Hayden A.

Hayden Angay earned an M. Ed. in English from Georgia State University and a B.A. in English with a minor in Biology from Delta State University.  She also has a Graduate Certificate in Dyslexia from the University of Georgia and is certified by the Academy of Orton Gillingham.  She taught college and high school English for many years before she began tutoring.

Hayden scores in the 1500s on practice SATs, averages 34 on practice ACTs, and has many years of experience helping students with ACT/SAT coaching, college entrance essays, college applications, and essay writing.

She is also passionate about helping struggling readers and students with language-based learning disabilities such as dyslexia. She uses Orton-Gillingham based lessons geared towards older students as well as lessons for younger students.  These lessons are proven to help reading comprehension, spelling, and fluency.

Josh M.

Josh McKay earned an M.B.A from Georgia State University and a B.S. in Electrical Engineering from Auburn University. He worked a corporate job for many years before his passion for education and the next generation led him to focus full-time on teaching and tutoring.

He has a 1600 on the new SAT, a 35 on the ACT, and a 770 on the GMAT. He has helped countless students increase their scores on the ACT, SAT, GMAT, GRE, and TOEFL. He also helps students prep for several different AP exams, and provides college entrance essay and application assistance.

The Day Before the Test

Here is a quick checklist of things to do the day before the test:

1) Don’t do anything new – no last minute cramming, no new passages or problems

2) Review – Go back over old problems that you missed in practice. If you’ve done your previous work on a separate sheet, then you can just write down question numbers and go back and rework them as if they were new. If your old answers are right there in front of you, then try explaining why the correct answer is right and why your old answer was wrong (as if you were explaining it to another student).

3) Get your stuff ready – Put everything you need for tomorrow together in one spot (ID, ticket, pencils, calculator, snack, drink, etc. Even consider setting out your clothes. Make sure you bring a snack and drink for the break.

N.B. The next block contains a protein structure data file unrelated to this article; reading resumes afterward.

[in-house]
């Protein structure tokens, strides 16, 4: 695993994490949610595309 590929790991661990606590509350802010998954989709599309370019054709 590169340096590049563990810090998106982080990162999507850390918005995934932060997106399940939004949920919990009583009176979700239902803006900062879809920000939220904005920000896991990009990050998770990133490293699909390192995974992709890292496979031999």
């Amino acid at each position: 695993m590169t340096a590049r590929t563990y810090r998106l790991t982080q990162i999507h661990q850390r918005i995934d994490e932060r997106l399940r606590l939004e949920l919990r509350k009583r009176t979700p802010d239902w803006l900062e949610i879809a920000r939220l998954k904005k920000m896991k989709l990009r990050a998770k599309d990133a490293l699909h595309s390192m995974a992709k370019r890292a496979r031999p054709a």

4) Gameplan – Spend about 10 minutes visualizing the test in your mind. What time are you going to wake up? What are you going to do when you wake up? What time will you leave the house? Do you know where your testing center is? Visualize standing in line, sitting down, filling out your personal information. Visualize each section of the test, in order, including breaks. Remind yourself of the pacing for each section.

5) Sleep – Go to bed at a reasonable time for you. If you usually stay up until midnight, don’t suddenly go to bed at 9PM. Go to bed on the early side of when you would normally go to bed anyway (maybe 15-30 minutes earlier than usual).

Morning Of

6) Do a light (10-minute) workout, just enough to get the blood flowing and wake you up. Physical and mental are linked. You cannot perform up to your mental potential if your body is not awake. Get the blood flowing. If you want to do more, do more, but not if you don’t normally workout in the morning. Again, you don’t want to change up your normal routine too much.

7) Eat Breakfast – Eat the healthiest thing that you would normally eat for breakfast. Don’t go get the Waffle House All-Star Special if you normally don’t eat breakfast, but do eat something.